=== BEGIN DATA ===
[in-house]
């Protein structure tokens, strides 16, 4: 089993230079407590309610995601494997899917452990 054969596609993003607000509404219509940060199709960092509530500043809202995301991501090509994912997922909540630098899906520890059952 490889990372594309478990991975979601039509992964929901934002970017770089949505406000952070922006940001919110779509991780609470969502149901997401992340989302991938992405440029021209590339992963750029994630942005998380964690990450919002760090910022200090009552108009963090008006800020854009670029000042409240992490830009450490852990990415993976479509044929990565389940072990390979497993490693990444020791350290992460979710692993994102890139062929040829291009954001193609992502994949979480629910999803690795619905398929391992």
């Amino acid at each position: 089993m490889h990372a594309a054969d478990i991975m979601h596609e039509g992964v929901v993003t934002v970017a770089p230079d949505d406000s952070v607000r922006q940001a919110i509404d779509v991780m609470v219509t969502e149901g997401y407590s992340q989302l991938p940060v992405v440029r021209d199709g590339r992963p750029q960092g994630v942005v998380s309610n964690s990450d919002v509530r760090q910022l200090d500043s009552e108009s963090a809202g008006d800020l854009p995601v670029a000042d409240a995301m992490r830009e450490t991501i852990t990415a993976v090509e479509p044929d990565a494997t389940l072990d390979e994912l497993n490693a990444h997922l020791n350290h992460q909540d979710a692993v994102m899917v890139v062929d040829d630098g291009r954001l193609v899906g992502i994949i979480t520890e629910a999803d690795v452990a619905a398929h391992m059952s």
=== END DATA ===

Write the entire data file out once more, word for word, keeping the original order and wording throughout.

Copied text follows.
[in-house]
């Protein structure tokens, strides 16, 4: 089993230079407590309610995601494997899917452990 054969596609993003607000509404219509940060199709960092509530500043809202995301991501090509994912997922909540630098899906520890059952 490889990372594309478990991975979601039509992964929901934002970017770089949505406000952070922006940001919110779509991780609470969502149901997401992340989302991938992405440029021209590339992963750029994630942005998380964690990450919002760090910022200090009552108009963090008006800020854009670029000042409240992490830009450490852990990415993976479509044929990565389940072990390979497993490693990444020791350290992460979710692993994102890139062929040829291009954001193609992502994949979480629910999803690795619905398929391992």
């Amino acid at each position: 089993m490889h990372a594309a054969d478990i991975m979601h596609e039509g992964v929901v993003t934002v970017a770089p230079d949505d406000s952070v607000r922006q940001a919110i509404d779509v991780m609470v219509t969502e149901g997401y407590s992340q989302l991938p940060v992405v440029r021209d199709g590339r992963p750029q960092g994630v942005v998380s309610n964690s990450d919002v509530r760090q910022l200090d500043s009552e108009s963090a809202g008006d800020l854009p995601v670029a000042d409240a995301m992490r830009e450490t991501i852990t990415a993976v090509e479509p044929d990565a494997t389940l072990d390979e994912l497993n490693a990444h997922l020791n350290h992460q909540d979710a692993v994102m899917v890139v062929d040829d630098g291009r954001l193609v899906g992502i994949i979480t520890e629910a999803d690795v452990a619905a398929h391992m059952s």